Understanding competition in different market structures.

There seems to be some surprise when different forms of competition are used in different industries and markets; however, much of this confusion can be remedied if we break the system into an array of three basic market structures and the likely competitive behavior of each.

For example, here in Florida our legislature passed a law allowing a particular form of medical marijuana, dubbed Charlotte’s Web (a non-hallucinogenic form of cannabis), to be used for the treatment of different chronic conditions. Unfortunately, in the drafting of the bill, the legislature did what government does and decided the market for this product would be best regulated by government than by market participants and consumers. This did prevent any lives from being lost to misuse of the drug, but also ensured no lives could be saved either because, after almost a year, the production of the substance has been exactly zero.   This is because the supply side has been embroiled in legal suits over who will get to produce and profit off of this new product; or, more succinctly, who will the government choose to hold monopolies over the consumer?

This circumstance prompted some to accuse the potential producers to be engaging in “greedy behavior.” Question is: is this true? No, it is most certainly false. In fact, anyone with a rudimentary understanding of economics could have predicted this very result. Instead, the problem was with the premise that government should regulate to best ensure consumer safety. Regulation has, as a matter of fact, been most successful at preventing consumer access to products, not ensuring safety (see airline deregulation).

For the sake of simplicity I will break down the market into three types: 1) free market, 2) government regulated market, and 3) black markets (where the products are illegal for sale and/or use). Within these three market types there are very predictable methods for competition between suppliers. You see, no matter the structure of the market, there is competition for market share (portion of the available consumers); it is the market structure which dictates the methods employed to compete for customers not the production side participants.

In a free market, producers are required to appeal to the consumer to sell their products; this is most commonly done through pricing and quality; although an argument could be made for the influence of advertising and endorsements in the modern market. Either way, the transaction is voluntary on both sides—the producer provides a certain good at a certain price and consumers choose from whom (and what) they will buy.

On the opposite end of the spectrum we have black markets; markets that are required to operate outside of the law and at greater risk than a traditional legal market. These markets still exist because the demand for certain illegal products exists and; with greater risk, higher levels of profits can be extracted from the consumers. Once the ratio between risk and profits become acceptable, people will enter into the market; however, it is those people with higher risk tolerance that will be induced into the market earliest.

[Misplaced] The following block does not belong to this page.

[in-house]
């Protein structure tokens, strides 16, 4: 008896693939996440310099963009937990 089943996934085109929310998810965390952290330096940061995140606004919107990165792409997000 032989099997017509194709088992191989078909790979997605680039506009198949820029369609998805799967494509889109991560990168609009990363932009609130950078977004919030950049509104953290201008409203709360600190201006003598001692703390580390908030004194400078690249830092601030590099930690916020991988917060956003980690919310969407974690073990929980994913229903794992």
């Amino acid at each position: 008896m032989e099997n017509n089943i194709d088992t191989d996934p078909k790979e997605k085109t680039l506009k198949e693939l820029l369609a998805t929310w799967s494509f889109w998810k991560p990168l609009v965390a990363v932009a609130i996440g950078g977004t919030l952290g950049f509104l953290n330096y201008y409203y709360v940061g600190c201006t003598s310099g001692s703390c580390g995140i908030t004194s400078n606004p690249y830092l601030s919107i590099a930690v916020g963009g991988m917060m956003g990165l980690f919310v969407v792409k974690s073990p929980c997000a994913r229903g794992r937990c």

This reality dictates that people already comfortable with high levels of risk will enter these markets. Thus, competition will take place in a very risky manner. Instead of these market participants competing with price and quality, they will instead compete with violence and intimidation. We can see this clearly illustrated in the prohibition era alcohol trade and the modern day drug trade. The contrast between those two examples also highlights how that status quo of violence ends when the legal prohibition ends; the drug trade still involves high levels of crime while alcohol involves practically none.

Finally, in a regulated market there is also competition between suppliers (and potential suppliers). This competition, however, does not take place for the benefit of the consumers; very little appeal is made to them. On the contrary, this competition takes place in the legislature and in the court room. When government determines market eligibility, the consumers are not a requisite piece of the equation; no longer is the preference of the consumers the primary concern. Bureaucrats, politicians, lobbyists, and judges become the arbiters of market share. This leads to inefficiency, cronyism, and a lack of innovation. If you have a government mandated monopoly on the distribution of a product, what is the motivation to make that product better or less expensive? There is none. Competitors are either not allowed or the obstacles to entry are so great that the likelihood of a new competitor entering is close to zero.

This is the problem with the Charlotte’s Web law. Because competition is not based on price and quality, potential suppliers must compete in the legislature or in the court room. Once these suppliers are chosen by government (and given regulatory power by their inclusion into a regulatory board) I can guarantee that it is unlikely the regulatory nature of the market for Charlotte’s Web will change. Also, we can expect supply to be relatively low, while price is disproportionately high compared to cost and value. A regulatory monopoly (or oligopoly in the case of multiple firms) is no less predatory on consumers than a natural monopoly; they just get to rest well knowing they are immune to challenge from a government that instituted the monopoly in the first place. Consumers (in this case, sick children and their families) are caught in the cooperative crossfire that exists between the suppliers and government.

 

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